Second Wave

North Korean Orphans: Lice and Other Curious Transactions

“Meena,” a North Korean orphan we support in our Second Wave program, came to English Camp this year with a short, boyish haircut. This was surprising to many of us because her personal style has always been very girly with lots of pastels and frills. She has had long hair for several years. We later found out that she had lice. Her caretakers think that she contracted it from school. She had to cut her hair just before camp started.

At English Camp, our annual, four-day retreat where we take many of the children in our programs out of the city and into the wilderness, 10-year-old Meena slept next to her counselor, a woman from the US.

After the team arrived back to the US, her counselor noticed little insects in her hair. She realized that she had contracted lice from little, sweet Meena. The counselor had to cut her hair too.

This exchange of lice expresses the beauty of our organization. Not only do we want to feed, shelter and pay for our children’s education, we want to love them intimately and try our best to provide the care that their parents would.

Meena’s mother was sold to her Chinese husband as the effects of the Great North Korean famine were still wreaking havoc on the country. In 2003, her mother fled her country illegally and was sold to the highest bidder. Their child, Meena, was born stateless. China did not recognize her as a citizen because of her mother’s status and North Korea did not recognize her because she was born in China.

When Meena was an infant, her mother escaped her life of enslavement and shortly after, Meena’s father left town to find work. This left Meena in the care of her aunt, who contracted an unknown disease that left half her body paralyzed in 2010.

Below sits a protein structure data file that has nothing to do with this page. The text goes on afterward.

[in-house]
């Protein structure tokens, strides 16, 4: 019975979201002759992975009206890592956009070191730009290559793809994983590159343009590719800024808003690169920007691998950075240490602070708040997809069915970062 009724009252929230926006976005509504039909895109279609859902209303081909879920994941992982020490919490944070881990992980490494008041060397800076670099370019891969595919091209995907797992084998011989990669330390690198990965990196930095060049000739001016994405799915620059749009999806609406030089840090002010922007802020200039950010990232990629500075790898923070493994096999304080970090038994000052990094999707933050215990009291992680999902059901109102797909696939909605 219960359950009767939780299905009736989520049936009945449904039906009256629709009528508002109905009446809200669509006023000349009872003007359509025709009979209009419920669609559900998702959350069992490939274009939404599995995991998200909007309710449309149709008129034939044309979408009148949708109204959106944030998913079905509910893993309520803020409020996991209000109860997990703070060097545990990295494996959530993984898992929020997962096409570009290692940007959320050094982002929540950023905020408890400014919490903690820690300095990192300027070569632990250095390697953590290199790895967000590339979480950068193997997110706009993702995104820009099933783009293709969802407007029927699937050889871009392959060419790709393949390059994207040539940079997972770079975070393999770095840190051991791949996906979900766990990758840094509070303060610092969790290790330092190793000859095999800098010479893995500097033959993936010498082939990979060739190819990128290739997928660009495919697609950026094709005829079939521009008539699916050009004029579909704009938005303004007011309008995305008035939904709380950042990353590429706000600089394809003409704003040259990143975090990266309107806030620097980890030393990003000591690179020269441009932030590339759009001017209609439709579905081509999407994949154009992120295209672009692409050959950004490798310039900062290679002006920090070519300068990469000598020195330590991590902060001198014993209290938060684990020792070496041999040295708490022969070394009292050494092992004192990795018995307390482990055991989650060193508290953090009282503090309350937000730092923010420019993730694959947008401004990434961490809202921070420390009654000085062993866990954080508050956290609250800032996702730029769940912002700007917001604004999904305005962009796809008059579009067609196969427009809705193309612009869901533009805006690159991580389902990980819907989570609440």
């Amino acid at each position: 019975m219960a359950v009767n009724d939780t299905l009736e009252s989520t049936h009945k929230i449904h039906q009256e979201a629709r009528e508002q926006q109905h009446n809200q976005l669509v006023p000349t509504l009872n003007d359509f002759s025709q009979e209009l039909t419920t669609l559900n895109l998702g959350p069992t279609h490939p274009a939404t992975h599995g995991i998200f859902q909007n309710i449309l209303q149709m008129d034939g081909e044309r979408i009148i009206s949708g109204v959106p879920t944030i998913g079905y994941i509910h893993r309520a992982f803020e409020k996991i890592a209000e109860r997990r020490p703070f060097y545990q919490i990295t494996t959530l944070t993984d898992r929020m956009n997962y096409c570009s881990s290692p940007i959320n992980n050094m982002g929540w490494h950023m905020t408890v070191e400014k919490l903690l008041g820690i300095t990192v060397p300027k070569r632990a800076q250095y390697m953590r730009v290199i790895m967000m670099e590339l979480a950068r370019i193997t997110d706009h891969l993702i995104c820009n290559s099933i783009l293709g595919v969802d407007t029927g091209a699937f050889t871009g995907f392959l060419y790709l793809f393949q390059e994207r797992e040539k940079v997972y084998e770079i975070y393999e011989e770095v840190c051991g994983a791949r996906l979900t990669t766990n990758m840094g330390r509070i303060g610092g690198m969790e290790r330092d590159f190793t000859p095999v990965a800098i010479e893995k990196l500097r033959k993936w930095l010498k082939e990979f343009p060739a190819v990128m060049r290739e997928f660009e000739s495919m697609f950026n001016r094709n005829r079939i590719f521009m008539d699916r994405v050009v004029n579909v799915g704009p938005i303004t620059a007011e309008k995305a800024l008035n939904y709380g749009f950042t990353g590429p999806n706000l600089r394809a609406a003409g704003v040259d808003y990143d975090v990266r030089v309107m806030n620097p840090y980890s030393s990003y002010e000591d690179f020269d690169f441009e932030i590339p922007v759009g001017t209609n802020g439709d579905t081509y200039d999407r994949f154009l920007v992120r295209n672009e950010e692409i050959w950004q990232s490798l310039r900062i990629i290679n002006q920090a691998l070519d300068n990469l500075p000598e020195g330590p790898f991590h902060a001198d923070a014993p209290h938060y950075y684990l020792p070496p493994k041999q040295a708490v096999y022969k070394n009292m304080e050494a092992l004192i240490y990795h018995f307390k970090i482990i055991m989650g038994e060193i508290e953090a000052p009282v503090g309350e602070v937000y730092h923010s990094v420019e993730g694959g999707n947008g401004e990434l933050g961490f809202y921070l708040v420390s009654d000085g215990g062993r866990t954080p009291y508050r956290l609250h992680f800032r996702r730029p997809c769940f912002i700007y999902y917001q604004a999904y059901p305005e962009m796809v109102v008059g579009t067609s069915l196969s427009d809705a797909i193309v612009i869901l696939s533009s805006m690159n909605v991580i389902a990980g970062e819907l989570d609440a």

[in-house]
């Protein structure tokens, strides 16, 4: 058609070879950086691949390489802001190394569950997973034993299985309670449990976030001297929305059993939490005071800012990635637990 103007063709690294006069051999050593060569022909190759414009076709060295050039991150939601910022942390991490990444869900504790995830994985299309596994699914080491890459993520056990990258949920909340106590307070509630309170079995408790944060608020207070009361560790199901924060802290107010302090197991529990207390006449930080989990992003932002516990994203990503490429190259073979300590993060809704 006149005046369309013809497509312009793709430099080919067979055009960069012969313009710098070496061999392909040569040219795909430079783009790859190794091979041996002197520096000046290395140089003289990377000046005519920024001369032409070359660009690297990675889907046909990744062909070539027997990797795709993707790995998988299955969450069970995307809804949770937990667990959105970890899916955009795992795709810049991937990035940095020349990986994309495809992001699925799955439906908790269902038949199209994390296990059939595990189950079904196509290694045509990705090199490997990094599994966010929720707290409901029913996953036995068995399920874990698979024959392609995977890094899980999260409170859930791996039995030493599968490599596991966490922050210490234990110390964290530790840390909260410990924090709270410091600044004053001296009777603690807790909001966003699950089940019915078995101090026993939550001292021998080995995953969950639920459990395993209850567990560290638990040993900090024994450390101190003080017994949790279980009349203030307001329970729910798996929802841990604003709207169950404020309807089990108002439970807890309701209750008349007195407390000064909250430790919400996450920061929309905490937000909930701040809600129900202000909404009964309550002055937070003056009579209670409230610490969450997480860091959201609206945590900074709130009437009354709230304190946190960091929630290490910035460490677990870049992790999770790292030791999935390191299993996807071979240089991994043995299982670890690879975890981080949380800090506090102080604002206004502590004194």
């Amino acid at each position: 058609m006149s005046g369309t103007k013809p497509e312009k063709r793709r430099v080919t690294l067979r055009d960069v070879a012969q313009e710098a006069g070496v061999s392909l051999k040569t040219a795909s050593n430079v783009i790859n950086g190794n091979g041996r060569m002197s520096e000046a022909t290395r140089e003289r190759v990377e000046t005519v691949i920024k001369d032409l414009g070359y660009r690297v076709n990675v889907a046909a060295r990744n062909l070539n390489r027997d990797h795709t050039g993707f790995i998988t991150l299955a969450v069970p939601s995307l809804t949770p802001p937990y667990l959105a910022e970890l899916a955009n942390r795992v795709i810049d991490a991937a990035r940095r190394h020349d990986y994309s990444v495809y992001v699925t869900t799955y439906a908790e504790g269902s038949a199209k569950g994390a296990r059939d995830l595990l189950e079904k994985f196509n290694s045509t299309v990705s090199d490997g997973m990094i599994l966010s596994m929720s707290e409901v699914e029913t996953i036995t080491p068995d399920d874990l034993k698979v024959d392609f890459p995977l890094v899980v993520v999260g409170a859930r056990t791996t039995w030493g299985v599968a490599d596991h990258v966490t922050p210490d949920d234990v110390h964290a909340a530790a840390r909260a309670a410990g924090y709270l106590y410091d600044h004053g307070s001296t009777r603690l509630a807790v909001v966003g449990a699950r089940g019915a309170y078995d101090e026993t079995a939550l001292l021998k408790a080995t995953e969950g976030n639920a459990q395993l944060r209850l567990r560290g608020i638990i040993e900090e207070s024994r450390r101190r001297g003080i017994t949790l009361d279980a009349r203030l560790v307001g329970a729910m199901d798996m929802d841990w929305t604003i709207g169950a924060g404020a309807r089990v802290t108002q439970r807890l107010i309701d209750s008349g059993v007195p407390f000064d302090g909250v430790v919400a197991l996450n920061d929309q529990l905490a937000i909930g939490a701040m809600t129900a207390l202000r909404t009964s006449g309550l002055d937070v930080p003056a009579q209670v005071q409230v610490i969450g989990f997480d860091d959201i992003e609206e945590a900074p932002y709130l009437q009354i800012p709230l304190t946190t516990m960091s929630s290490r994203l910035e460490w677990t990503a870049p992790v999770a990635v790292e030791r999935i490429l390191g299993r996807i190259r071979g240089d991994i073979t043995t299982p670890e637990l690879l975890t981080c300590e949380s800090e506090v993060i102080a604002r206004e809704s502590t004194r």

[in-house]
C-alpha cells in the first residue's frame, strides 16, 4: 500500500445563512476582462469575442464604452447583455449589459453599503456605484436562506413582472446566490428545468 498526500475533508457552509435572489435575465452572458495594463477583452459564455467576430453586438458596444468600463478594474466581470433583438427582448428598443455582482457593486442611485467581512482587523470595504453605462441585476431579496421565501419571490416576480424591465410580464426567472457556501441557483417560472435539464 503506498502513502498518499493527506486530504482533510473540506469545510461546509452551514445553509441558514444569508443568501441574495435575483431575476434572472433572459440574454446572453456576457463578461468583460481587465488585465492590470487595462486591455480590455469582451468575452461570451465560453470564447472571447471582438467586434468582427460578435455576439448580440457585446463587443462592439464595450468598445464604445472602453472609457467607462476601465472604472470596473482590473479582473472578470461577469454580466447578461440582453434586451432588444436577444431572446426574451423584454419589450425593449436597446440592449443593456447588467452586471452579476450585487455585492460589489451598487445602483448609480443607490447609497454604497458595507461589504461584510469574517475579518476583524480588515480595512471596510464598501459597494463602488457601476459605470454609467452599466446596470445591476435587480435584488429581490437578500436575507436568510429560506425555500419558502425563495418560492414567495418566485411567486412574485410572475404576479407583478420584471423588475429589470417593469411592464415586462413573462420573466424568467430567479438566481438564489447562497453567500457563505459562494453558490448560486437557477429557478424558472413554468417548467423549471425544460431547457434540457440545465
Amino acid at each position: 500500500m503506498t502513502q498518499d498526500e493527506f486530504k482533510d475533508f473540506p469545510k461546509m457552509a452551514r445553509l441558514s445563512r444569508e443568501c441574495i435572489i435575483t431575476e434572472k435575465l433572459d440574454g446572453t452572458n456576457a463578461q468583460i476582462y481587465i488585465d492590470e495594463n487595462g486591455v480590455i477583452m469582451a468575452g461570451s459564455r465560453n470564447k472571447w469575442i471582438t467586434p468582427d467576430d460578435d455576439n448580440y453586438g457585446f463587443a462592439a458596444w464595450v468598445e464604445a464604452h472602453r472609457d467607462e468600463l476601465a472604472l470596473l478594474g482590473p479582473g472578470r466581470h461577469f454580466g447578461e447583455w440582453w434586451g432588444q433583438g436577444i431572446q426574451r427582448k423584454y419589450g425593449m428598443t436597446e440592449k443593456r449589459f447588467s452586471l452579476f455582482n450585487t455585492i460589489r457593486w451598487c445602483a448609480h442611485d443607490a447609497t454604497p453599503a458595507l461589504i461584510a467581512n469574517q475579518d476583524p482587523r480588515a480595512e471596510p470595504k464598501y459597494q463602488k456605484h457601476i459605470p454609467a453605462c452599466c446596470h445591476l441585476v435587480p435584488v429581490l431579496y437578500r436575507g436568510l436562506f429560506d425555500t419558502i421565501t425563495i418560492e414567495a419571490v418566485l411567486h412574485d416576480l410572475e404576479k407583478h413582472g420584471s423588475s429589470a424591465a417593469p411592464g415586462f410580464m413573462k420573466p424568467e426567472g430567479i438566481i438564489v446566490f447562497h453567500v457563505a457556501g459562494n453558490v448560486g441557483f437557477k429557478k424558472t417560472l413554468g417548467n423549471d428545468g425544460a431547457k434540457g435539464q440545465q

There was no one to take care of her.

Crossing Borders took Meena in and has cared for her for about four years. During this time she has experienced the love and affection of her caretakers, a local pastor and his wife.

Our organization aims to love and care for North Korean orphans like Meena. We take pains to ensure that she grows up in an environment filled with love and affection. Like our mission statement says, we aim to “show the compassion of Christ to North Koreans and their children in China.” That is exactly what we are doing for Meena.

Every child has their moments of pain, times when they act out. This deeply wounded population of North Korean orphans have many scars from their past. Our people are there for these children to absorb their pain in exchange for love. We believe that this is what it means to show to compassion of Christ to these people.

Isaiah 53:5 says that Jesus “was pierced for our transgressions, he was crushed for our iniquities; the punishment that brought us peace was on him, and by his wounds we are healed.”

Just like the loving counselor who took on lice so that Meena could have someone to sleep next to at night, we believe that Christ has done the same for us a million times over.

When asked if she would do it all over again, knowing she would contract lice, our counselor did not hesitate to say, “Yes.”

Our caretakers do the same, daily. Our missionaries have given up a comfortable life in the West for close to a decade. Our staff and volunteers have given up their time, prayers, sweat and tears to make sure this organization is running.

At the heart of Crossing Borders is an attitude of sacrifice to show this love to the people we help.

North Korean Orphans: An Impossible Question

We recently held our second annual English Camp for the North Korean orphans in our Second Wave ministry. The children in this ministry are born into forced marriages with Chinese men who purchased North Korean women, the children's mothers, as brides. The camp lasted a four days and a number of our children were able to attend. In this time we had the opportunity to teach them English and provide spiritual counseling. Most of the North Korean orphans in Second Wave have lost their mothers, who escaped to South Korea, were captured by the Chinese police to be sent back to a North Korean prison camp, or have run away from their repressive marriages.